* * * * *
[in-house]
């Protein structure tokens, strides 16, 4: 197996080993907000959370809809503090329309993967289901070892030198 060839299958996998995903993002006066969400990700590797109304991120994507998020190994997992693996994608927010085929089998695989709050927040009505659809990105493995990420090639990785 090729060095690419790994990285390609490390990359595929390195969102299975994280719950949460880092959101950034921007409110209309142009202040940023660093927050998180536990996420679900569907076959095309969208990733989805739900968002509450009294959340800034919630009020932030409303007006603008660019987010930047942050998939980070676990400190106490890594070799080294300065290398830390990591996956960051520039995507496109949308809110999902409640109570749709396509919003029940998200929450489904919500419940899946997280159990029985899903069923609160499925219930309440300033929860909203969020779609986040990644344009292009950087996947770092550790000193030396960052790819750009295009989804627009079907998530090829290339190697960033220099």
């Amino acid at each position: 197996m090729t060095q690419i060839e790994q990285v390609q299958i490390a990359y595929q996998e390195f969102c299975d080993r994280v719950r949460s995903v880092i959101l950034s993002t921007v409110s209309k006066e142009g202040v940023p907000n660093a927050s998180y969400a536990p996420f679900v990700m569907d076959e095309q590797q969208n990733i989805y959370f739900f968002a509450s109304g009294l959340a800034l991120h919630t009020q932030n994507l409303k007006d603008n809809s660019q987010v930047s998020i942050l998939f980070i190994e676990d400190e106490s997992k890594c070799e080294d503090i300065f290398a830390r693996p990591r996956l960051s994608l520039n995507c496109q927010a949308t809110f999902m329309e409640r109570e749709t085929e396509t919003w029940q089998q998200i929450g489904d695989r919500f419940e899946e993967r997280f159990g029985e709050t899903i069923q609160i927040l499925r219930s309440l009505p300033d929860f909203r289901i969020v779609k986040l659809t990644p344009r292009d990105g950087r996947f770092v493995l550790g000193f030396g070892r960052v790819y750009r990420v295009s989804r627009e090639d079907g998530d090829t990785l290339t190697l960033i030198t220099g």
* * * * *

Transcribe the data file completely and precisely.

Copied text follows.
[in-house]
């Protein structure tokens, strides 16, 4: 197996080993907000959370809809503090329309993967289901070892030198 060839299958996998995903993002006066969400990700590797109304991120994507998020190994997992693996994608927010085929089998695989709050927040009505659809990105493995990420090639990785 090729060095690419790994990285390609490390990359595929390195969102299975994280719950949460880092959101950034921007409110209309142009202040940023660093927050998180536990996420679900569907076959095309969208990733989805739900968002509450009294959340800034919630009020932030409303007006603008660019987010930047942050998939980070676990400190106490890594070799080294300065290398830390990591996956960051520039995507496109949308809110999902409640109570749709396509919003029940998200929450489904919500419940899946997280159990029985899903069923609160499925219930309440300033929860909203969020779609986040990644344009292009950087996947770092550790000193030396960052790819750009295009989804627009079907998530090829290339190697960033220099």
């Amino acid at each position: 197996m090729t060095q690419i060839e790994q990285v390609q299958i490390a990359y595929q996998e390195f969102c299975d080993r994280v719950r949460s995903v880092i959101l950034s993002t921007v409110s209309k006066e142009g202040v940023p907000n660093a927050s998180y969400a536990p996420f679900v990700m569907d076959e095309q590797q969208n990733i989805y959370f739900f968002a509450s109304g009294l959340a800034l991120h919630t009020q932030n994507l409303k007006d603008n809809s660019q987010v930047s998020i942050l998939f980070i190994e676990d400190e106490s997992k890594c070799e080294d503090i300065f290398a830390r693996p990591r996956l960051s994608l520039n995507c496109q927010a949308t809110f999902m329309e409640r109570e749709t085929e396509t919003w029940q089998q998200i929450g489904d695989r919500f419940e899946e993967r997280f159990g029985e709050t899903i069923q609160i927040l499925r219930s309440l009505p300033d929860f909203r289901i969020v779609k986040l659809t990644p344009r292009d990105g950087r996947f770092v493995l550790g000193f030396g070892r960052v790819y750009r990420v295009s989804r627009e090639d079907g998530d090829t990785l290339t190697l960033i030198t220099g």